I’ve been journalling since my teens and I’m in my late fifties now. With the exception of the first diary which unfortunately spanned about ten years and which, after a trauma, I threw out so that it wouldn’t keep reminding me of stuff I wanted just to forget, I’ve got all my paper diares still. In fact, I am now having problems finding where to keep them – they’ve already overspilled a cupboard and shelves! I miss that first diary now as I still vividly remember the trauma but have forgotten most of the small, apparently superficial details of my life that were my day to day existence (thanks to some hypnotherapy that went wrong and a prescribed drug whose side effects erased quite a lot of memory and got rid of my ability to ‘image’ internally – the latter’s been tricking back in bits and bobs slowly for the last couple of years; it still causes me a lot of distress having lost so much of my internal imagery).

    These days I write in a paper diary which is just a fairly sturdy A4 lined, hard-back notebook and I replace it every couple of years with a new one. In that, I write anything and everything that is important to me, to my inner life (I regard the parts of oneself that one writes to oneself as the inner life. The outer life is what I am willing to share on and offline with acquaintances, friends and family and of course my public blog’s readers, some of whom fall into the three previous categories. In my A4 diaries, I write to my future self, though there is no ‘dear me’ type of thing, I just write. Much of what I write is about my health issues, of which I have many. I also write about various… oh, I don’t quite know how to put it… well, internal ‘issues’, things I would like to resolve, problems within myself that get projected into the outer world.

    I also have a small paper diary that, in fact, I wrote about in my main blog some posts back. My sister gave it to me as a present and I adore it, it’s so gorgeous. In that, I write only positive posts – things that bring me joy, from the gift of that diary itself to what the birds are doing in our garden. It saddens me that, so far, there are so few entries, but I hope that will change in time. I do try to take steps towards it.

    And then there is my public blog, Absurd Old Bird. Recently I’ve begun a personal experiment of talking to my inner selves (I began with my inner critic) in a humorous way, quite openly for others to read. The reason for that was because in my paper diary, I was having a lot of issues with things I was keeping to myself out of fear and I just wasn’t making any headway with it. So I decided to just jump in at the deep end.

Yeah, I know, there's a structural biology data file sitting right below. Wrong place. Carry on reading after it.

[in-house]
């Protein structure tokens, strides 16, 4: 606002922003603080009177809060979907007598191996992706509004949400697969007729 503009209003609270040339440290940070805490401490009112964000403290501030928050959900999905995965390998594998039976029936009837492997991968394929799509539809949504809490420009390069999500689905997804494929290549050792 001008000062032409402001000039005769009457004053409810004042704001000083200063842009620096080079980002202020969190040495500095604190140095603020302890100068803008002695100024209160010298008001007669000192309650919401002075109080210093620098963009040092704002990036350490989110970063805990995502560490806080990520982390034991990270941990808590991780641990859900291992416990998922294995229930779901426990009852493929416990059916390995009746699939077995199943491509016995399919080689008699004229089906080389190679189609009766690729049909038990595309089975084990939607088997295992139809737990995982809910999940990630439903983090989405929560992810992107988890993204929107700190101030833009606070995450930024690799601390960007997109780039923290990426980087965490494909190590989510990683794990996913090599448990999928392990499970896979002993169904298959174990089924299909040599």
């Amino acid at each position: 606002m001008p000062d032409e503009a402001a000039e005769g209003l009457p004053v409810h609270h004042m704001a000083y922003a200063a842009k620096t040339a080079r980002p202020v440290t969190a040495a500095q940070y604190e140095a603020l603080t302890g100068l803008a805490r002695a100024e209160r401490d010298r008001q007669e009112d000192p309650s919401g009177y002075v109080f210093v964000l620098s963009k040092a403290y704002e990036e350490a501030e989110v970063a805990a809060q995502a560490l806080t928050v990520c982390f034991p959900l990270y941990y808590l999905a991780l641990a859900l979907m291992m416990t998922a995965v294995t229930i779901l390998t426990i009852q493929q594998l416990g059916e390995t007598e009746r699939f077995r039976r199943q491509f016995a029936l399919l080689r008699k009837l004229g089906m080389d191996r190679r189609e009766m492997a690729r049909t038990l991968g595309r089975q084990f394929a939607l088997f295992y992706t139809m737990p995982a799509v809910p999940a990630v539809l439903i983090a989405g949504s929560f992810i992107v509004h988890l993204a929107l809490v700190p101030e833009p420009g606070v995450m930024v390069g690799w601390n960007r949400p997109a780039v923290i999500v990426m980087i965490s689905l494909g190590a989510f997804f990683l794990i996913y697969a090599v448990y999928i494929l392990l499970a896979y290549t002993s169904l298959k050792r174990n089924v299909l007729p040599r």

I do have a private blog, but I very rarely use it. Even though my handwriting is pretty illegible (even to me!) and I prefer to type in general, I find that the sensory input of actually writing on paper is what I need to trigger a lot of my inner self to open up. And when I do use my private blog I find that all I’m doing really is whingeing to myself – which gets annoying to read every time I visit it.

    My paper diary is very therapeutic. I use it to find patterns of behaviour, patterns of health issues. I often re-read old diaries to see how I have overcome specific problems, what worked, what I keep doing over and over again and that I need to stop doing. I’ve never been without my diaries, I don’t actually think I could live any sort of even vaguelly healthy existence without writing them.

    As for dreams – before the drug got rid of my ability to see inner imagery and remember dreams, I’d kept dream journals, based on Robert A. Johnson’s book Inner Work that I found very helpful, and also on my own vivid memory (I went from a nearly photographic memory to very little at all, it was very frustrating). These days, I write down the dreams that I remember, in my main diary and jot down what they mean to me and, as the days pass, I also write down any other thoughts I have on them.

    Sorry this comment is so long… I’m nothing if not overwordy! Anyway, great post – nice to read something with which I can so readily identify.
    :)

    • Hi Val,
      Thanks so much for this comment. I’m sorry I kept it waiting so long for approval. I have been extremely busy at work and also at home getting my place ready for more company who will arrive on December 19th and 20th to celebrate Winter Solstice with us. On top of that I broke my own computer twice! And I broke my husband’s once. So the last week has been a marathon of taking computers in for repair and I have fallen far behind in my blogging.

  12. Hi Timethief (so well named!) Curious about decision to work online rather than off – I would be terrified some slip of a fingertip would reveal the whole thing to the internet world! I’ve kept journals since I was a child, though I deliberately destroyed them all in my mid 20′s. I think there was a hiatus, but certainly since my late 30′s, and on a laptop rather than longhand, I’ve resumed and never stopped writing. Upbringing and subsequent circumstances have made me very independent and self-reliant, and at times very isolated. With no one to talk to, I journalled to thrash things out for myself, as I might have done out loud with a friend, if only there had been one. I tend to re-read in short term (a few months) but very rarely back long-term; I seem to get impatient if I try to re-read old stuff, maybe a feeling of having moved on and it’s no longer relevant. Your link to dream journalling part 3, the questions to ask, is so valuable – for a little while I worked with a counselor who introduced me to that series of prompts, they helped make sense of otherwise apparently bizarre and meaningless dreams. The journals have always been a huge help and balancing factor in my life, but I’ve found recently I don’t need to write so often – maybe because with the changes in the past year – new country, new work, new friends – I am so much more content than I ever have been (no need to whinge!!). I don’t imagine I’ll ever quit writing, no matter how happy I am, though, as it seems to be right up there with breathing as something natural, essential and unquestioned in my life.